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Thread: Organising Tile-Based Graphics

  1. #1
    Robot Master the--flash's Avatar
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    Organising Tile-Based Graphics

    Heytherehitherehothere.

    I'm about to begin working on a tile-based game, but one thing has me really stumped: how do people organise the graphics for their tiles? I base most of my techniques off the tonypa tutorials (store all the tiles in objects, each tile object is called Tile#, and to choose the tile name you access an array with a bunch of numbers, and add it to the string "Tile")

    The problem is, there's always more tile graphics than simple tile types. Like, if I have 1 walkable tile, and 1 non-walkable, I probably have 10 graphics for each. How do I organise this? I checked at...

    http://oos.moxiecode.com/

    ...and clicked the Zelda game. If you build a map, you can see his array. Rather than just a bunch of numbers in his map arrays, he places an array with two things: a number, for the tile type, and a letter+number in a string. I just don't know how to properly use anything but a number to choose a graphic for the tile MC to go to. Usually, the tile# coorosponds to the frame, but with so many graphics I can't do that.

    I thought of just using letters for the graphics, and somehow converting them to numbers, but I'm not sure how...does anyone have any advice on how they do this?

  2. #2
    Funkalicious TOdorus's Avatar
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    Every tile class can have it's own Frame property, so you can still use the numbers in an array. You just have multiple wall classes. A frame in a gotoAndStop() can also be a string gotoAndStop("Grass"), you just got to label the frame Grass. To do this click on a frame and you should be able to see "label" in the properties tab.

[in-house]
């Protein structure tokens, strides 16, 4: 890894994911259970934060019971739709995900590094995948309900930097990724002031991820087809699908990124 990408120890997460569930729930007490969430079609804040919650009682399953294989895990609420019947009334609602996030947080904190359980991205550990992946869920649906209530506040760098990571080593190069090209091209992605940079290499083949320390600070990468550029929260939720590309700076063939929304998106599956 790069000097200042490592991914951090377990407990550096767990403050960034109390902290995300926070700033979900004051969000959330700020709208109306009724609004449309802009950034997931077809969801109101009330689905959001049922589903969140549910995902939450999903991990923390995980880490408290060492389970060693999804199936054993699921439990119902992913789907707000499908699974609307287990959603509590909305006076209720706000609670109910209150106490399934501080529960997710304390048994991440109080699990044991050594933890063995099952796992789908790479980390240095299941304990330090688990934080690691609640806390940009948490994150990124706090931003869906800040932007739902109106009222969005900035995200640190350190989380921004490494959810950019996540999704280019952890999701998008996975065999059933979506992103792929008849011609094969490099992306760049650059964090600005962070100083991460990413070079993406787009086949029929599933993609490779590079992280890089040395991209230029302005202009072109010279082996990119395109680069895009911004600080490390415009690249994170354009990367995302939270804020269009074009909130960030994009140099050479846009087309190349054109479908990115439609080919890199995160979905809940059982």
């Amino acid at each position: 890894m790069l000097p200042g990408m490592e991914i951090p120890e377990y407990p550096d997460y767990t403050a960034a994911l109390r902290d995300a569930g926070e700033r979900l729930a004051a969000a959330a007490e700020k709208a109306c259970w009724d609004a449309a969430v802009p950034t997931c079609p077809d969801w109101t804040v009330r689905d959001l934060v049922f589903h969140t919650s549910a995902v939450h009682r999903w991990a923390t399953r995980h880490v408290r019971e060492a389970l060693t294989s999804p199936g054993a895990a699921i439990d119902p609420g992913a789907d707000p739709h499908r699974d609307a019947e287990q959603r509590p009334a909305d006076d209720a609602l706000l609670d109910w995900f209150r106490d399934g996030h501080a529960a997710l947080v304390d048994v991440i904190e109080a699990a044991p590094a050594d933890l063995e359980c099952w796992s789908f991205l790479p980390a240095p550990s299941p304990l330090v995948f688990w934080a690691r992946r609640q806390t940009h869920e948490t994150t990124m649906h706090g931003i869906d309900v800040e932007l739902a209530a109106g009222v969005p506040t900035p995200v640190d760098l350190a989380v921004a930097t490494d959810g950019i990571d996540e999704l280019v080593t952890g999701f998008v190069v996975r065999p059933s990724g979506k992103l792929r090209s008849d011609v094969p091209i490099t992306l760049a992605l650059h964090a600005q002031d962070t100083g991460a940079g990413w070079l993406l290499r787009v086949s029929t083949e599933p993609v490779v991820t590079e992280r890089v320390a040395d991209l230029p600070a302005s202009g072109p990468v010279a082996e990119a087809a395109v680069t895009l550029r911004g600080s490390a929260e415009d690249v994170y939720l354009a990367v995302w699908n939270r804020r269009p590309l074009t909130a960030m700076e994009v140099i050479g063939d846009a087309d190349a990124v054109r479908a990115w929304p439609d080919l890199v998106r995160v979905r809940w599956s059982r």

3. #3
    Pumpkin Carving 2008 ImprisonedPride's Avatar
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    Like Todorus said, create a GAS engine and then use the first letter (if you can) of each tile type as the linkage name. Then in your array the sixth grass tile would be "g6" in your array and you can do this:

    Code:
    var mapdata = map[i][j];
    var type = 	mapdata.split("")[0];
    var frame = Number(mapdata.split("")[1]);
    var m = attachMovie(type, type + getNextHighestDepth(), getNextHighestDepth());
    // etc...
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  4. #4
    Please, Call Me Bob trogdor458's Avatar
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    I always use two dimensional arrays to store tile information
    You can access the data with stuff like array[etc][etc]

    This is very useful as I've had tiles loaded with all sorts of information:
    graphic, tiletype, elevation, etc.

    I doubt I could easily compact all the information I needed into a single value
    I think I might've even had information related to diplacement graphics at one point, when I was trying to get extremely cool lighting effects

    It worked, and I managed to get my displacement maps fine, but the tiles were ugly so I scrapped it

  5. #5
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    On a tangentially related point, is there an easy way to automatically embed many bitmaps into a project? The way I currently do it is (I'm typing this from memory so the syntax may be slightly off);

    [Embed(source="/assets/img/image1.png")]
    private var image1Bitmap:Class;

    Then I have an object (textures) that contains references to the bitmap data: